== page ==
Dear William

Since the publication of Shards of Blue, I haven’t spent much time on any of my historical, family history-based poems. Recently, though, I submitted “Dear William” to The Copperfield Review. They did not accept it for publication, which doesn’t really bother me since I’ve been focusing on other themes lately. Still, I have had a few people ask me if I’ve given thought to other family history themed poems. The answer is no, but maybe I’ll work on packaging up those that I have written, but did not include in my book. With that in mind, here’s “Dear William” and its companion piece, “Who Am I to Minister Unto Friends” (which was published by The Copperfield Review).


Robert Pleasants, of Curles Friends Meeting, Henrico County, Virginia, writing to William Ratcliff, of Skimino Meeting, 1784.  The words in this poem are drawn from Robert Pleasant’s letter, contained in the collection “Robert Pleasant’s Letter Book.”

Dear William,

A tender and friendly caution
has rested on my mind
since I last saw thee.
Be careful, my friend,
attend to thy gift for ministry;
attend to the motion of life
and listen for the distinction
between the voice of the true shepherd
and the suggestions of the Enemy
who sometimes comes
as an Angel of Light,
the better to deceive
and draw us into his night.

We are all weak and frail;
that is our human nature.
How easy it is to deviate
from the pure simplicity of the Gospel
if we are not diligent and watchful.
Do not be distracted
by the expectations of people
or exaltation of the works of man.
Remember that the Lord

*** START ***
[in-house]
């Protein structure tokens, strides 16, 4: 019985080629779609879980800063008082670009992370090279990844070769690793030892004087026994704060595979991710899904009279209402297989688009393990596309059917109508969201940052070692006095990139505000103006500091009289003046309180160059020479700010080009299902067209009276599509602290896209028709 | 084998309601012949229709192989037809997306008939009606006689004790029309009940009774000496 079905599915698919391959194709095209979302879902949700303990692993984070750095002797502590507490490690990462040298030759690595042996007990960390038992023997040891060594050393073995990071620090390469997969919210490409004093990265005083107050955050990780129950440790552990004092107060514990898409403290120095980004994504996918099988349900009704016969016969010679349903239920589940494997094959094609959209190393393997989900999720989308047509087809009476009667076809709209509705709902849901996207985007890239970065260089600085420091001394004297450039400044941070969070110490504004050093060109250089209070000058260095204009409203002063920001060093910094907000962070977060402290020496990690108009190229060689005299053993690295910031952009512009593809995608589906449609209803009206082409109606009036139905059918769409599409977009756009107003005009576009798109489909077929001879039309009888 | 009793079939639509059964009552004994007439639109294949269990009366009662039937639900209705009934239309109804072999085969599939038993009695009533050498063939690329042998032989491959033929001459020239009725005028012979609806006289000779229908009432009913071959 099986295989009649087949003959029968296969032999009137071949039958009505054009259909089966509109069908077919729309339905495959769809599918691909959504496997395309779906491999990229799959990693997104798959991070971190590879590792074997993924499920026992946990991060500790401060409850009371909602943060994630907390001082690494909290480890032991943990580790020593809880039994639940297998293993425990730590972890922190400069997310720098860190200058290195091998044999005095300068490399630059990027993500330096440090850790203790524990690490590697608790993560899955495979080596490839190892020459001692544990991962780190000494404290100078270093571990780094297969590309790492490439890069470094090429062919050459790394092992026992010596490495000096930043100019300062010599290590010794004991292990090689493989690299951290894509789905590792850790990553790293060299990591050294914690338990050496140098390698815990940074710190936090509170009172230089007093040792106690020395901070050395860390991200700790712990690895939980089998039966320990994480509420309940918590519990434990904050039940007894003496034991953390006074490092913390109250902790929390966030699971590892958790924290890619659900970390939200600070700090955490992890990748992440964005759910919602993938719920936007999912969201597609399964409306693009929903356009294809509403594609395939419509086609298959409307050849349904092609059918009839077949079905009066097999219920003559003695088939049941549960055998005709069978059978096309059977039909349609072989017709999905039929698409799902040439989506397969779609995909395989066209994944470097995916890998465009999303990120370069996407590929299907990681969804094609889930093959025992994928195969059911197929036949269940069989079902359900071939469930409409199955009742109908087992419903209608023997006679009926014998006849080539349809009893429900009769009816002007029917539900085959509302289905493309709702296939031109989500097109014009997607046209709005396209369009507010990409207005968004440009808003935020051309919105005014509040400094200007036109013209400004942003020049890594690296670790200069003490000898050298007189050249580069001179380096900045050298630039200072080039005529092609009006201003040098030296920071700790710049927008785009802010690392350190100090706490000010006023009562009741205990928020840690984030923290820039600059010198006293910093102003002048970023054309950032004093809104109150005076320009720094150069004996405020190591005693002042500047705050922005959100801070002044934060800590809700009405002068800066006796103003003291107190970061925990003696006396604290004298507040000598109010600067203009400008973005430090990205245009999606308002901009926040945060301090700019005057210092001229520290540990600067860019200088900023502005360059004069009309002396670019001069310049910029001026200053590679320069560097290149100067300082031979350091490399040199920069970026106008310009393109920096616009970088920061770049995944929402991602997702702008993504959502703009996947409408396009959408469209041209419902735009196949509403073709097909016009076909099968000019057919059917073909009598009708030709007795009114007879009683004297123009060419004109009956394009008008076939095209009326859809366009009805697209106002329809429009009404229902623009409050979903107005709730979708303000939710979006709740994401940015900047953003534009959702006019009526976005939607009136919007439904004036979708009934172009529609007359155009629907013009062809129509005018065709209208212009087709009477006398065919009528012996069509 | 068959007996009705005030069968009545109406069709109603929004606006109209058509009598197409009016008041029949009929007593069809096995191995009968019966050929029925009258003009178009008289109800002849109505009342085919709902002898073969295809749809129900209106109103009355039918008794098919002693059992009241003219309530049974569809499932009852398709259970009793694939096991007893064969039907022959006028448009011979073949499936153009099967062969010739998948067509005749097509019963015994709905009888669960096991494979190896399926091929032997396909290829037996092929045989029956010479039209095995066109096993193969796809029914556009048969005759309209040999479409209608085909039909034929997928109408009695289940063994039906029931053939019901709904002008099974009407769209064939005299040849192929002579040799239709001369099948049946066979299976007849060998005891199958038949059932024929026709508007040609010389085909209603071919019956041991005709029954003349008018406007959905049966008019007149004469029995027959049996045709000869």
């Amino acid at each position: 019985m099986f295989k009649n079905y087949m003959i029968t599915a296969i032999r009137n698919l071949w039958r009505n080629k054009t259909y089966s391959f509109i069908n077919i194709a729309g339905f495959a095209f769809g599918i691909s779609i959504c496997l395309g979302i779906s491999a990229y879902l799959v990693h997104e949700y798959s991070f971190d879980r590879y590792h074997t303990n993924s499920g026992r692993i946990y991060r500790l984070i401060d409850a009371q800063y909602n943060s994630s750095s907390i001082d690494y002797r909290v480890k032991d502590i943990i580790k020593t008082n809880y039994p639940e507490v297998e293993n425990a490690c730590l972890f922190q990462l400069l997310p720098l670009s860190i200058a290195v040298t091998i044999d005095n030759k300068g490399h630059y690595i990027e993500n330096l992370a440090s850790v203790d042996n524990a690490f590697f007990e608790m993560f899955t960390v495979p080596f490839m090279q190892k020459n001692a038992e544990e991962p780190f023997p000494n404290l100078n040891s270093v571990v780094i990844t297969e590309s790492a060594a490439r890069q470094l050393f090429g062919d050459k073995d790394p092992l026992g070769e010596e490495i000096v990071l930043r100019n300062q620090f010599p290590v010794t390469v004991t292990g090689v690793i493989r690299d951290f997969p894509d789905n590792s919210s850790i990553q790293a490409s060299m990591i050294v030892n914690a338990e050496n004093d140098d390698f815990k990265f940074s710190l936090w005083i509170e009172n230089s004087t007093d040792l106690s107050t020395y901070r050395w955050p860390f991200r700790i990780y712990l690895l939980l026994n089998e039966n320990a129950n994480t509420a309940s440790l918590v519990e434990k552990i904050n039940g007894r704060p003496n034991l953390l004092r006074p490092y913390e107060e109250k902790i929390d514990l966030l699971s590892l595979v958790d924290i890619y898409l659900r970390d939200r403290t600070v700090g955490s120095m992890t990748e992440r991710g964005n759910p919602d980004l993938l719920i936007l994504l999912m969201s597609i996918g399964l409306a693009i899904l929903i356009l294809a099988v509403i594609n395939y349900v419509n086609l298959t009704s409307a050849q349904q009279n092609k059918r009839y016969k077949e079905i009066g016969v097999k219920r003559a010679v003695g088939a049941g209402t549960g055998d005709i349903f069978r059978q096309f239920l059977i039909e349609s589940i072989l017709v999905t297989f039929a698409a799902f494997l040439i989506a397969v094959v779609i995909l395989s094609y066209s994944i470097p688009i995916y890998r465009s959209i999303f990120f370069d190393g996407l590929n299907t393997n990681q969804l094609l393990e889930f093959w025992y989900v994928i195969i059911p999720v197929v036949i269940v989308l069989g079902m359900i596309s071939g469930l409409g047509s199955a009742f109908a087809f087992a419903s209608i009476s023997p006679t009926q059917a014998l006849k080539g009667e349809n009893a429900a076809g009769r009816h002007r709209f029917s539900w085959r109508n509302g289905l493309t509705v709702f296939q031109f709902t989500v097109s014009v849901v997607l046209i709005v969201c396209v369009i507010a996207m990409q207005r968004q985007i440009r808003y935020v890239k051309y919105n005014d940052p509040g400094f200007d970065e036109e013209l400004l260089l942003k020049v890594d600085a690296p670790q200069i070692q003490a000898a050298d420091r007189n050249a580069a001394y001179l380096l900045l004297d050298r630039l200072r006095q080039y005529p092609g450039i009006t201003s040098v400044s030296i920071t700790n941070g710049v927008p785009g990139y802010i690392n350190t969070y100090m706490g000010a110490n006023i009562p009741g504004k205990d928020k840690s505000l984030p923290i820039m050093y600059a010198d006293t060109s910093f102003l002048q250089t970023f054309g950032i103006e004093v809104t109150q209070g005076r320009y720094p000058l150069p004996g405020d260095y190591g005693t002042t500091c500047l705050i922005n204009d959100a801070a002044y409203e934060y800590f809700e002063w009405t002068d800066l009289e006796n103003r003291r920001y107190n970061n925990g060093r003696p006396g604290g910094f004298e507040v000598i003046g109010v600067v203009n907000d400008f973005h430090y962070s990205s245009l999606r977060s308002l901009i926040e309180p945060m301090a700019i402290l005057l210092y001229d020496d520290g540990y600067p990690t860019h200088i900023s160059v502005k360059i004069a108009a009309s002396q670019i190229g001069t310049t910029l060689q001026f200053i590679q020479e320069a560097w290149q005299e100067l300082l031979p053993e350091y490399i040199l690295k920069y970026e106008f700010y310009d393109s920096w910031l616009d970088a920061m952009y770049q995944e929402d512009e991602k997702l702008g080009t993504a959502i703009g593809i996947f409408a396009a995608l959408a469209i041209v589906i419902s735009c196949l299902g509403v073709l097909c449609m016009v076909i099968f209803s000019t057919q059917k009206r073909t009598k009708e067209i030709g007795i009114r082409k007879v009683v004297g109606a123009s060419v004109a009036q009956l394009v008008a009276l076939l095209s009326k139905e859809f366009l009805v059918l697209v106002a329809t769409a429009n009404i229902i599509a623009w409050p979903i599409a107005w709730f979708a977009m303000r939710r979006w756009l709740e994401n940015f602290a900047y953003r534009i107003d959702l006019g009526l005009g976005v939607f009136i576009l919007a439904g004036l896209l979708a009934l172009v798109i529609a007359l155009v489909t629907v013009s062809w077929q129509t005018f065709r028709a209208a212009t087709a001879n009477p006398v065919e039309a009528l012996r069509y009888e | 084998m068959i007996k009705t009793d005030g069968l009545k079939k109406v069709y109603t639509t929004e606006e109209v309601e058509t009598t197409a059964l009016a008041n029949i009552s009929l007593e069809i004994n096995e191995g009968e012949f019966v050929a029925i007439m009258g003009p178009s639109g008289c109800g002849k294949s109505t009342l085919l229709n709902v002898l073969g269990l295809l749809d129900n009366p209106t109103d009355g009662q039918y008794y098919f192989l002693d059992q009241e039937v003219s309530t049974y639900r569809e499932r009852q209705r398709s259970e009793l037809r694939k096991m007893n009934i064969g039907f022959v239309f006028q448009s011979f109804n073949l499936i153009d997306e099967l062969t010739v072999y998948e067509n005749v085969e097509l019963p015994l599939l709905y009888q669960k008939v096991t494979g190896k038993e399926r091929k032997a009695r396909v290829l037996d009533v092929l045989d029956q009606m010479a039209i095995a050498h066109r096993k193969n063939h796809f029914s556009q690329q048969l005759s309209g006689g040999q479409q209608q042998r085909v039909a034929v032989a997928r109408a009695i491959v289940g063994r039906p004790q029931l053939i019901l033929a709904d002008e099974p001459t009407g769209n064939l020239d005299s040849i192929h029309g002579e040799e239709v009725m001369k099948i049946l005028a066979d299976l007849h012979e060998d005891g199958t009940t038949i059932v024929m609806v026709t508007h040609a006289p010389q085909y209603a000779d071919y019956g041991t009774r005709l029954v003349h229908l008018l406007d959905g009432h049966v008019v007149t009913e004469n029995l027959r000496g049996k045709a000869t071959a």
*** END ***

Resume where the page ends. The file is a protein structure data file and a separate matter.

will not give his glory to another
or his praise to graven images.
Be on guard against everything
that might hurt thy service
or harm the peace which is the reward
of an honest discharge of duty.
The Lord will be raised in his own way
and in his own time.
Listen for that still small voice
that announces his presence.


William Ratcliff, Skimino, Virginia, 1778

What wisdom do I have
that will be fitting for Friends?
Though on occasion I speak in Meeting,
I am no different from the others.
My words are plain and simple.
Who am I to minister unto them?

O Lord, I strive to follow thy path,
but I do enjoy a pipe and a pint with friends
when in Williamsburg on business.
I do not always keep the Sabbath.
There are days when I prefer
to worship in silence at the helm of my boat.
Lord, how can I minister to Friends
when even I stray from our discipline?

And yet, Friends have expressed faith
that I can minister to their needs.
Did not Jesus turn water into wine?
Did he not enjoy dining with friends?
Perhaps the Meeting seeks not a saint,
but one who understands
the temptations we face;
that we can find the Spirit in daily life,
and in that way come closer to the Light.



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